By Cherie Lowe
It happens without any fanfare or even an announcement. One day, all seems well and the next we can have utter chaos on our hands. The shorts are too short, the shoes are too tight and the shirt doesn’t cover the midsection when arms are raised overhead.
You think I’d be better at anticipating the necessity of the process 14 years into parenting. Kids just grow so stinking fast. It seems like you go from having more than enough to nothing fits in a week’s time.
Crushed by the short time frame, you’re willing to put anything and everything that might remotely work in the cart.
Budgeting for kids’ clothes can be challenging because you just never know when they’ll shoot up 2 inches. Or you encounter the last minute request for specific garments for their extracurricular activities. You can begin implementing strategies to help you save, even if you have to make a purchase unexpectedly.
Focus on the basics
Every kid has set needs that never change. Socks, underwear, shoes, tops and bottoms — the constants you can’t take them out in public without. Rather than getting carried away with cute new styles and trends, ensure that your kids have their needs met first. Solid color shirts and durable jeans or shorts should be the mainstay of your child’s wardrobe. Concentrate on interchangeable basic pieces.
Keep a size list
More than once I’ve stumbled upon a supreme bargain, but in the moment I can’t for the life of me remember my kids’ sizes. When you can, keep a running list of shoe and clothing sizes. Whether it’s a note on your smartphone or on a card, write down all of the specifics. And if they’d like to have a copy for themselves, offer the same information to grandmas, aunties, or any other person who might bless your child with clothes.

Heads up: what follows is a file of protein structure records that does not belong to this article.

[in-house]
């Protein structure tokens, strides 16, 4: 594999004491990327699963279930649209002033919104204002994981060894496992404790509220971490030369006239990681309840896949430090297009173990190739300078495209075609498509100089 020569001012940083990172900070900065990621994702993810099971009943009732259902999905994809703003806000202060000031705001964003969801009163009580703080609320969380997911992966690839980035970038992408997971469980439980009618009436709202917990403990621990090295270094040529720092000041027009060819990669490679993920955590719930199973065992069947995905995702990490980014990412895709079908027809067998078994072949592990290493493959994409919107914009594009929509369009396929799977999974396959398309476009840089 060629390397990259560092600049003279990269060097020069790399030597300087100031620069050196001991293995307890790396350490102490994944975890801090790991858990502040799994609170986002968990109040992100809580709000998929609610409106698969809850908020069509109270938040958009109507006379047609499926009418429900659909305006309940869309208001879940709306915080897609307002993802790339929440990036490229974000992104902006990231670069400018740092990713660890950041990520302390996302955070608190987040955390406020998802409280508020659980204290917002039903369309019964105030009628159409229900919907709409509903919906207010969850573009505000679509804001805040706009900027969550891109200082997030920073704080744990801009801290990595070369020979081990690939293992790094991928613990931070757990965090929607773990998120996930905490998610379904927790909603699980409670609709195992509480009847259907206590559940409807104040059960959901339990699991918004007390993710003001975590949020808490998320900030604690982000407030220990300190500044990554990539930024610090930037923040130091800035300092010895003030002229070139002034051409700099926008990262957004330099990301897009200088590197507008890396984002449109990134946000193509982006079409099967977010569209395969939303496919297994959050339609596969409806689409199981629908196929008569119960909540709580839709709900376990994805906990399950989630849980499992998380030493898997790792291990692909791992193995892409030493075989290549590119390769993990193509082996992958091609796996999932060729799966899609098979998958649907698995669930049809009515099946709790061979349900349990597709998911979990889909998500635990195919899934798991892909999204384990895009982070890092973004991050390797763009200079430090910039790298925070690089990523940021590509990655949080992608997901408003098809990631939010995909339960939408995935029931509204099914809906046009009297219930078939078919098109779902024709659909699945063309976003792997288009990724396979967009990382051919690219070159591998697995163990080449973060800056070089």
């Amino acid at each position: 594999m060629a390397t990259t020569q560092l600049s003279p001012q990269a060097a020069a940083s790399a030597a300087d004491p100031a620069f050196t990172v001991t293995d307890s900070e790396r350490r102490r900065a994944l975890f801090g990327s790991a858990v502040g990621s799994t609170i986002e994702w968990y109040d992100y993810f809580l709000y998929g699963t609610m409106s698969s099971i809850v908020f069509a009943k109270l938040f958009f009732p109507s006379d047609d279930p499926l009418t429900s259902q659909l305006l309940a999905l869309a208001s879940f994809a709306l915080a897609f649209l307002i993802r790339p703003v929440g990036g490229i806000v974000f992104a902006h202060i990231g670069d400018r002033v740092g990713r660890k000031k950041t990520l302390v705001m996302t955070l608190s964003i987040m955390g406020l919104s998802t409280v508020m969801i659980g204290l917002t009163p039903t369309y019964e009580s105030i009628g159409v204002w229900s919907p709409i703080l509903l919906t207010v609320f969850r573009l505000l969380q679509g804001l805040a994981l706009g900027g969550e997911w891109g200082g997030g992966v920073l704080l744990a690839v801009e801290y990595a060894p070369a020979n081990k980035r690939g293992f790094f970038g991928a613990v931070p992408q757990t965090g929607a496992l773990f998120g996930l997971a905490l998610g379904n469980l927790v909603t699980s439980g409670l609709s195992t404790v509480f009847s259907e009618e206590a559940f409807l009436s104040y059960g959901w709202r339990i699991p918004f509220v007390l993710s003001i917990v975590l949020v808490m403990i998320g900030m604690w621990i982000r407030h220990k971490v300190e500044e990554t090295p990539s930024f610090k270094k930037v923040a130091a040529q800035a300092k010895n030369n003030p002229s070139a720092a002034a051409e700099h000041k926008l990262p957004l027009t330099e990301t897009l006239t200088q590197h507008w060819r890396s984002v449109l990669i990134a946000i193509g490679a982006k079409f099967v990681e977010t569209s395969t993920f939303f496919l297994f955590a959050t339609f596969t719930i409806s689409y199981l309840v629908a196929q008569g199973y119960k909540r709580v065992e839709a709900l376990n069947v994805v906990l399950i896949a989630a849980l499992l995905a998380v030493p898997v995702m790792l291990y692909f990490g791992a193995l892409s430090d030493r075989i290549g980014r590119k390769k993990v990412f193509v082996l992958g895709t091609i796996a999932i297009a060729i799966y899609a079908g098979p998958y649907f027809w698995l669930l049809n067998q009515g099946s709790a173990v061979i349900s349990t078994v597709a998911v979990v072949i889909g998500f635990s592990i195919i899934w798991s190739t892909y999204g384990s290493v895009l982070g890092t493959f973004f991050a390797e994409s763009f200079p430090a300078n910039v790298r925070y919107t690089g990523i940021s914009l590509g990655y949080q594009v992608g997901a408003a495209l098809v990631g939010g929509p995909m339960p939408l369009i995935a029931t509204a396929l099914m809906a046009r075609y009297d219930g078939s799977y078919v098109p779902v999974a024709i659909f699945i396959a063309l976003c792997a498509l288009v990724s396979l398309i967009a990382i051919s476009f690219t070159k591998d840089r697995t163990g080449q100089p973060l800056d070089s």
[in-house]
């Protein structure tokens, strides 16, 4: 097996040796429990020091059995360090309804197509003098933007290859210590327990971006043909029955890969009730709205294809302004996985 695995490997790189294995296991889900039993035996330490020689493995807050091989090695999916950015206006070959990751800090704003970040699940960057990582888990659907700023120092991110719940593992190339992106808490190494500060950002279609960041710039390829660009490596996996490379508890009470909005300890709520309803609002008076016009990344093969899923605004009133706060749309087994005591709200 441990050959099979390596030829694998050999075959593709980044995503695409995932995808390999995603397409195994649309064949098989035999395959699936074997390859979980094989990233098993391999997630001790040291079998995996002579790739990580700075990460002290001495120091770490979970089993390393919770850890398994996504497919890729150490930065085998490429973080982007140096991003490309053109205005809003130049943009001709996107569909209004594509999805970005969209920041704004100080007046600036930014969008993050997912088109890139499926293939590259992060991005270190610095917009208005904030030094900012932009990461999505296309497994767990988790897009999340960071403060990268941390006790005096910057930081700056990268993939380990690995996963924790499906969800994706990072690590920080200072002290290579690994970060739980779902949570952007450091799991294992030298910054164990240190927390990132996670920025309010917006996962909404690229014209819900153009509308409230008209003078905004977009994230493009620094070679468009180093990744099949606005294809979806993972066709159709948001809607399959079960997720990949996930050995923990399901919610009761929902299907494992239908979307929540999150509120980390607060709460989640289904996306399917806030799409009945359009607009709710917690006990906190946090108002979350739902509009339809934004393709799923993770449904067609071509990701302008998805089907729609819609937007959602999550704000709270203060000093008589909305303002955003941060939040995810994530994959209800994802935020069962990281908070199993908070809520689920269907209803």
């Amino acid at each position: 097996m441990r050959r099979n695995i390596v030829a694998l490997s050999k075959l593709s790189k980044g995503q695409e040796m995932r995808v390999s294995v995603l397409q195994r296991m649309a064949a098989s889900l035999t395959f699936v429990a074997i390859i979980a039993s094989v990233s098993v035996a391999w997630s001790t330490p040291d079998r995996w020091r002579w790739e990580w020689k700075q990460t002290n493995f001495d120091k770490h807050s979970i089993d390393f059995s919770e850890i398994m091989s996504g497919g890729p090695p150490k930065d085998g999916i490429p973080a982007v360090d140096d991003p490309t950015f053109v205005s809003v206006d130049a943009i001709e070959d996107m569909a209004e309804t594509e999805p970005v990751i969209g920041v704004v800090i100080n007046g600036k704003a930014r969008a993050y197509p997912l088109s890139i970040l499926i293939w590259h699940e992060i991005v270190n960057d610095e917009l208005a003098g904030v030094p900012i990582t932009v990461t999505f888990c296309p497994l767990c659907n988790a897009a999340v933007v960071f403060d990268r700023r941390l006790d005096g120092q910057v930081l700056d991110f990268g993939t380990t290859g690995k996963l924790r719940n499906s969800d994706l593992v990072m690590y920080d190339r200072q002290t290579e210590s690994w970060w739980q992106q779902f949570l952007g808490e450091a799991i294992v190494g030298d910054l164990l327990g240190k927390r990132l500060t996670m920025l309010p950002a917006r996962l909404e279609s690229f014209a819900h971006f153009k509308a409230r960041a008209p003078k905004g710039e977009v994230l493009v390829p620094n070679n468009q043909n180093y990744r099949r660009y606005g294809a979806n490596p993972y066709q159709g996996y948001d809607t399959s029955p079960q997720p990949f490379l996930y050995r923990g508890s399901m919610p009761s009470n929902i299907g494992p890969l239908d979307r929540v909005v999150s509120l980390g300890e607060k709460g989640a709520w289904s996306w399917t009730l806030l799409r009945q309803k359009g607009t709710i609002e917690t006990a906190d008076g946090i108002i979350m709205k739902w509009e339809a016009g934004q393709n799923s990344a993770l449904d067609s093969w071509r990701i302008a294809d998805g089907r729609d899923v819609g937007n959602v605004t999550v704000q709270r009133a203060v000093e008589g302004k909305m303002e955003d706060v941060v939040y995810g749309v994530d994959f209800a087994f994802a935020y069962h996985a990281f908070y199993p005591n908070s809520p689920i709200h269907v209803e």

Search for coupons
Coupons just aren’t for canned food or toilet paper. Make it a point to routinely search for a coupon. Both stores located in the mall and big box retailers regularly offer discounts on kids’ clothes. If there’s a store in particular that you frequent to shop for your children, be sure you’re a member of their Rewards program and/or eClub.
You’ll be the first to know about big sales, collect points for the purchases you’d be making anyway, and often receive a special discount on your child’s birthday.
Thrift and secondhand
You may want to consider consignment stores and sales or thrift stores for your kids’ clothing needs, too. You can often find gently used, quality name brands at a fraction of the price when you purchase secondhand. Be sure you thoroughly check for stains and tears before you buy.
And with any used clothing, clothing or furniture purchase (especially those made on line), keep in mind that strong detergents or potential third hand smoke might cause those prone to sensitivity problems. A good sniff test could save you plenty of money and woe in the long term.
Buy it again
If your child had great luck with a particular brand or style of shoe or clothing, it’s a good idea to invest in the same product in the next size up. Especially when it comes to durability, it’s worth paying a little bit more for a garment that you know will last. If you can no longer find the item in stores, check for the specific brand name and when available product description online.
Shop off season
While it’s difficult to know the exact size your child will be next winter, March is the perfect month to find winter clothes for next year. Shop up one to two sizes and score the best deals on coats, hats, gloves and boots. Repeat the same pattern at the end of the spring, summer and fall seasons. Often, I can score better deals on clearance than even thrift store clothing.
Don’t get carried away
I love finding fun clothes for my kids that fit their personalities and sense of style. But in the end, if I overbuy I end up with more laundry than necessary (and if you read my column regularly, you know how much I loathe laundry). Around birthdays and holidays, ask grandparents to supply specific needs of the child as gifts.
They might not know that your child doesn’t have a single pair of shorts that fit any more or could really use a new set of fun pajamas. Weed through your son or daughter’s wardrobe once a season and pass along the items that no longer fit. Keep the drawers and closet neat so you can see what items your child has.
Greenwood resident Cherie Lowe and her husband paid off $127,000 in debt in four years and now live debt-free every day with their two kids. She is the author of “Slaying the Debt Dragon: How One Family Conquered Their Money Monster and Found an Inspired Happily Ever After.” Send questions, column ideas and comments to firstname.lastname@example.org.